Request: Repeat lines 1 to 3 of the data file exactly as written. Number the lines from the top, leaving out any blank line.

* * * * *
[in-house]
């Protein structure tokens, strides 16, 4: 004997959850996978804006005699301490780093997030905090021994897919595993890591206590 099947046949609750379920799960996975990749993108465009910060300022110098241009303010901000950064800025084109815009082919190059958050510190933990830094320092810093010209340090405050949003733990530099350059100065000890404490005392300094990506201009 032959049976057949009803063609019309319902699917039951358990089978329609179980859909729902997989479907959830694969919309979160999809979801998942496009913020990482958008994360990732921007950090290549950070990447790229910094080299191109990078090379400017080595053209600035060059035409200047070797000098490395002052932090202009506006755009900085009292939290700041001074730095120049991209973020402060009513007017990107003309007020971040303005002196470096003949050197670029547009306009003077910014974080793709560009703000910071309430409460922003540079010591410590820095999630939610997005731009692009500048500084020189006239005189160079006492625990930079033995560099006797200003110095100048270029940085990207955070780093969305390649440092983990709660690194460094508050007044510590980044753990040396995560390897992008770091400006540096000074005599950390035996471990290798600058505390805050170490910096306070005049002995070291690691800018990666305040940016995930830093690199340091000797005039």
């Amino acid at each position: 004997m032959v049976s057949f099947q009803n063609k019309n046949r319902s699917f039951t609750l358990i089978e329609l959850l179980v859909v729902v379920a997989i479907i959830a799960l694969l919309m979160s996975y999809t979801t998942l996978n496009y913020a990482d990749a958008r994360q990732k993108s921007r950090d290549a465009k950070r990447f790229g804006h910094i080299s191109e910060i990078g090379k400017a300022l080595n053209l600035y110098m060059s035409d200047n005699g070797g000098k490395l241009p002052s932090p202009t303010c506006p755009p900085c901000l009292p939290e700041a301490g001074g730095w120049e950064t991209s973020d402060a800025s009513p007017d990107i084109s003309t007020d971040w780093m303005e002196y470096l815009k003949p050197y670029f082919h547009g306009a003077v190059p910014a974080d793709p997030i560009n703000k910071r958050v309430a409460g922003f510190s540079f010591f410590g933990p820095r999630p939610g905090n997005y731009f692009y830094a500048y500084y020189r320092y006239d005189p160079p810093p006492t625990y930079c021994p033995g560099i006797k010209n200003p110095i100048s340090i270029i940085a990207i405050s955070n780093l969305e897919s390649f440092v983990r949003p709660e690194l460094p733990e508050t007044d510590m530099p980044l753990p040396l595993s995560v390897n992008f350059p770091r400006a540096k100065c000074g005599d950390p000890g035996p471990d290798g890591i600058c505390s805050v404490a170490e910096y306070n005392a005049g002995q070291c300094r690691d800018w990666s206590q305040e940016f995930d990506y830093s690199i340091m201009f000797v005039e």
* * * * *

[in-house]
């Protein structure tokens, strides 16, 4: 004997959850996978804006005699301490780093997030905090021994897919595993890591206590 099947046949609750379920799960996975990749993108465009910060300022110098241009303010901000950064800025084109815009082919190059958050510190933990830094320092810093010209340090405050949003733990530099350059100065000890404490005392300094990506201009 032959049976057949009803063609019309319902699917039951358990089978329609179980859909729902997989479907959830694969919309979160999809979801998942496009913020990482958008994360990732921007950090290549950070990447790229910094080299191109990078090379400017080595053209600035060059035409200047070797000098490395002052932090202009506006755009900085009292939290700041001074730095120049991209973020402060009513007017990107003309007020971040303005002196470096003949050197670029547009306009003077910014974080793709560009703000910071309430409460922003540079010591410590820095999630939610997005731009692009500048500084020189006239005189160079006492625990930079033995560099006797200003110095100048270029940085990207955070780093969305390649440092983990709660690194460094508050007044510590980044753990040396995560390897992008770091400006540096000074005599950390035996471990290798600058505390805050170490910096306070005049002995070291690691800018990666305040940016995930830093690199340091000797005039």
């Amino acid at each position: 004997m032959v049976s057949f099947q009803n063609k019309n046949r319902s699917f039951t609750l358990i089978e329609l959850l179980v859909v729902v379920a997989i479907i959830a799960l694969l919309m979160s996975y999809t979801t998942l996978n496009y913020a990482d990749a958008r994360q990732k993108s921007r950090d290549a465009k950070r990447f790229g804006h910094i080299s191109e910060i990078g090379k400017a300022l080595n053209l600035y110098m060059s035409d200047n005699g070797g000098k490395l241009p002052s932090p202009t303010c506006p755009p900085c901000l009292p939290e700041a301490g001074g730095w120049e950064t991209s973020d402060a800025s009513p007017d990107i084109s003309t007020d971040w780093m303005e002196y470096l815009k003949p050197y670029f082919h547009g306009a003077v190059p910014a974080d793709p997030i560009n703000k910071r958050v309430a409460g922003f510190s540079f010591f410590g933990p820095r999630p939610g905090n997005y731009f692009y830094a500048y500084y020189r320092y006239d005189p160079p810093p006492t625990y930079c021994p033995g560099i006797k010209n200003p110095i100048s340090i270029i940085a990207i405050s955070n780093l969305e897919s390649f440092v983990r949003p709660e690194l460094p733990e508050t007044d510590m530099p980044l753990p040396l595993s995560v390897n992008f350059p770091r400006a540096k100065c000074g005599d950390p000890g035996p471990d290798g890591i600058c505390s805050v404490a170490e910096y306070n005392a005049g002995q070291c300094r690691d800018w990666s206590q305040e940016f995930d990506y830093s690199i340091m201009f000797v005039e």